Last year, the Nintendo Wii U received one of the most brilliant games for it: Super Mario Maker (reviewed by us over here). It allowed you to create and play your own Mario levels, and then connect to the Internet and share your level with the world. To date, gamers around the globe have created well over several million Super Mario Maker courses, which is impressive given the small-ish installed user base for the Wii U. To shake things up, Nintendo brings Super Mario Maker to the 3DS, so let’s grab our construction hats and see what’s new.
Tag: Nintendo (page 3 of 12)
It’s still 2016, so that means we’re going to review either a remaster or a sequel again. Seriously, I can count on one hand the number of reviews we’ve done for totally new IP, but a new release is a new release, so we’re going to go back…to the
future! Magic Kingdom for Disney Magical World 2! Not only do we get to play with Mickey and Donald and company like we did in 2014’s Disney Magical World (which we reviewed here), we also get a to enjoy a whole new bunch of Disney characters from Anna and Elsa to Lilo and Stitch to Snow White, as well as enjoy the company of some old ones from the last game. Magic wands at the ready?
Look, if you’re not a fan of rhythm games, then you might as well stop reading now. But then you’ll miss out on what could possibly be described as the gateway drug to rhythm games. If this intrigues you in even the slightest, come feel the beat with me as I review Rhythm Paradise Megamix for the Nintendo 3DS.
Mario Party is, inevitably, back with a new iteration. The last Mario Party game we reviewed, Mario Party 10 was fairly fun, and shook matters up a bit with the 1-vs-4 minigames. Now we have Mario Party: Star Rush, a game that shakes up the Mario Party formula even more. Let’s dive right into this one, shell (snrk!) we?
Paper Mario is back after his last outing with non-paper Mario and Luigi in Paper Jam Bros. (reviewed by us over here). This time, he’s back in whatever papercraft universe he belongs to, along with a metric boat-load of toads, a new companion, and a new weapon that does unusual stuff. All this comes with some old stuff hanging over us from Sticker Star. We get our origami on to review this game, and see whether it’s worth returning to the Paper Mushroom Kingdom.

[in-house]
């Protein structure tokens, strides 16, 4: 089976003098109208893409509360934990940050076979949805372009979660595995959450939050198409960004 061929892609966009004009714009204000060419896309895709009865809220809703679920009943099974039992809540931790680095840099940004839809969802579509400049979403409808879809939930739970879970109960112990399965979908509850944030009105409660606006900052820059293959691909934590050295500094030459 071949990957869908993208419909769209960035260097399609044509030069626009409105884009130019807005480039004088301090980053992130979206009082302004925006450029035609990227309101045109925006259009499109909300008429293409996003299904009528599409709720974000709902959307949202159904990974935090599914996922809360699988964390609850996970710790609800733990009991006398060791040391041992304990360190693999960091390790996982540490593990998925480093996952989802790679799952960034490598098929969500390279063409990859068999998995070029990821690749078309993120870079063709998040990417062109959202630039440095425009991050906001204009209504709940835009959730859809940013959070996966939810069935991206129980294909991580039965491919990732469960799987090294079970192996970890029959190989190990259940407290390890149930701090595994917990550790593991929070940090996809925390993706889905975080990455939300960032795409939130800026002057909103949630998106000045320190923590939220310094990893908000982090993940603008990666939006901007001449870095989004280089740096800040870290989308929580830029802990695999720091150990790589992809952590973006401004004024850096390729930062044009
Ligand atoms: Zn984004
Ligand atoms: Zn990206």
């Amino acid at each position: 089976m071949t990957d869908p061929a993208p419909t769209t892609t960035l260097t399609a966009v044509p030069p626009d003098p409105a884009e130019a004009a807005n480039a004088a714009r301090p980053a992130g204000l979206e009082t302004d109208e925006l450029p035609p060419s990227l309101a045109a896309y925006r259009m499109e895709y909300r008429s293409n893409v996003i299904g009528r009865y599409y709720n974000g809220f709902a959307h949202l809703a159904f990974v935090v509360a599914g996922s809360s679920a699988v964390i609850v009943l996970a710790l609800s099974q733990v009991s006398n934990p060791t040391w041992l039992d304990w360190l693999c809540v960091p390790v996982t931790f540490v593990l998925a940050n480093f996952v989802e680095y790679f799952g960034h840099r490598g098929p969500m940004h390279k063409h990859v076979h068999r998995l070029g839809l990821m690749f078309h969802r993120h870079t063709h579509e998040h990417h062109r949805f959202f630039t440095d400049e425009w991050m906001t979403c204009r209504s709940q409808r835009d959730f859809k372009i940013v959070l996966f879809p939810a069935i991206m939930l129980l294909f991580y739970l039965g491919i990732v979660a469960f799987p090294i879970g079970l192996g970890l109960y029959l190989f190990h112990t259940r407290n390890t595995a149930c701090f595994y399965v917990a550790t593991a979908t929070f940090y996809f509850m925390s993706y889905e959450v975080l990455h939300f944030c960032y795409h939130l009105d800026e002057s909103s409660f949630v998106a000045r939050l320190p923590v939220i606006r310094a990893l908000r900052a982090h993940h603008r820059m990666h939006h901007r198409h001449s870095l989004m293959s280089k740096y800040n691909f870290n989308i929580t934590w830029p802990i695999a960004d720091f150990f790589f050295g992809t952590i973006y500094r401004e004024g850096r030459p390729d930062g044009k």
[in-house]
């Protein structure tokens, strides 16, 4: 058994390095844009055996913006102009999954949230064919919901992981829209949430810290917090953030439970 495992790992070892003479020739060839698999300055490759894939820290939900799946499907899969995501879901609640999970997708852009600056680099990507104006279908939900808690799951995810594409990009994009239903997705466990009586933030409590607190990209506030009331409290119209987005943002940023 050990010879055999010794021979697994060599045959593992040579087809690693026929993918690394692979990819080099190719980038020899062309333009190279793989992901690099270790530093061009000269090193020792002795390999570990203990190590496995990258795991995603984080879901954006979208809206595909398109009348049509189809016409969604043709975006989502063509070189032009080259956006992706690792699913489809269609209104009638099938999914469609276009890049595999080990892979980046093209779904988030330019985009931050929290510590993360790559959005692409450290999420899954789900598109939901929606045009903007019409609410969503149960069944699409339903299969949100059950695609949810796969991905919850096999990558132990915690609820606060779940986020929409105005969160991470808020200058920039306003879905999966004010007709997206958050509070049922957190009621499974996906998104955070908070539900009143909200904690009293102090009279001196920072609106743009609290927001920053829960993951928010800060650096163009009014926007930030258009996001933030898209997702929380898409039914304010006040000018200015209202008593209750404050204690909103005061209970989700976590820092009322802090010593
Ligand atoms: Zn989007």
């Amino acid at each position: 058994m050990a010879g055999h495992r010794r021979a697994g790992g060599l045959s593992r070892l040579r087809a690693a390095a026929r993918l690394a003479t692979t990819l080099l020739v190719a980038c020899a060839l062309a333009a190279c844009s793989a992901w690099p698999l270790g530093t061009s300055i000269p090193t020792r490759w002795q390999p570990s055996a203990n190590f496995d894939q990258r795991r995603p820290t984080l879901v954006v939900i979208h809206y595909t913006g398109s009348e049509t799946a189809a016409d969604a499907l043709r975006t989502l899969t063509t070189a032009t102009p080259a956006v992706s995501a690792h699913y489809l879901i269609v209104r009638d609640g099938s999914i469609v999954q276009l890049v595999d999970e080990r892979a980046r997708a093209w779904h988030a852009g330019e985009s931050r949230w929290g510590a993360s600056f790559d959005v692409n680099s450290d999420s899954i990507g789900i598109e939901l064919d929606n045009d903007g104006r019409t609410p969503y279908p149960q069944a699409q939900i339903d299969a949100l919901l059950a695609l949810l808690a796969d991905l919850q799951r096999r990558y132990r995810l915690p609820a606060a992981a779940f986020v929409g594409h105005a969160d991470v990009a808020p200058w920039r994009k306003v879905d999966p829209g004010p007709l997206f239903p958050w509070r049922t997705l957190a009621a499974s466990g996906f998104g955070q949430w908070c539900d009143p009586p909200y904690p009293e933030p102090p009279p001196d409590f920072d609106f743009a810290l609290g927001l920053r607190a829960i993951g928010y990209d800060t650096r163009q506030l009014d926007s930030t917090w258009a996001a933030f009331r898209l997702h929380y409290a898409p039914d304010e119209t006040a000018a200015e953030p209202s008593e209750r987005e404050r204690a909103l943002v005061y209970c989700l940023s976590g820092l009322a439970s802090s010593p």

If you’ve been paying attention to the Sonic universe, you’d know that Sonic Boom is the cartoon that featured a redesigned Sonic and his team. The launch of the series coincided with a new game series, also titled Sonic Boom. The two last year, Sonic Boom: Shattered Crystal for Nintendo 3DS and Sonic Boom: Rise of Lyric for Nintendo Wii U were not well received, but developers Sanzaru said that they had learned from last year’s mistakes. Have they? I put on my running shoes and race along to try and find out of Sonic Boom: Fire and Ice really has learned from its predecessors. Try to keep up, will you?
Remakes and remasters seem to be a theme for many video game titles this year, and our latest review title is no different. Well, okay, it’s a little different. Dragon Quest VII: Fragments of the Forgotten Past is a new old game for the Nintendo 3DS family, and the developers have completely rebuilt the game from the knees up (because the game’s original story, setting, and characters are still very much in place). The original, which debuted on the PlayStation 1, was incredibly well received, so how do you improve on a game that’s already a classic? Come along, I’ll tell you.
The world’s least anticipated game in the Metroid series is Federation Force–seriously; someone once started a petition to put a stop to its development. It leaves us with a small ton of questions, though. Where is the plucky heroine of the Metroid series, Samus Aran? Why do we have a bunch of chibi guys in giant mechs? And why are they playing with a giant ball? Let’s find out in our review. Onward, brave squad!
It’s that time again for the hunting of beasts huge and small, from those of fantastical size to those smaller than a fly. Monster Hunter Generations is the next game in the series, following on from Monster Hunter 4 (which we reviewed here). Since there’s no storyline that runs through the game, there’s no need to worry about missing anything from before, so let’s go hunt something ugly!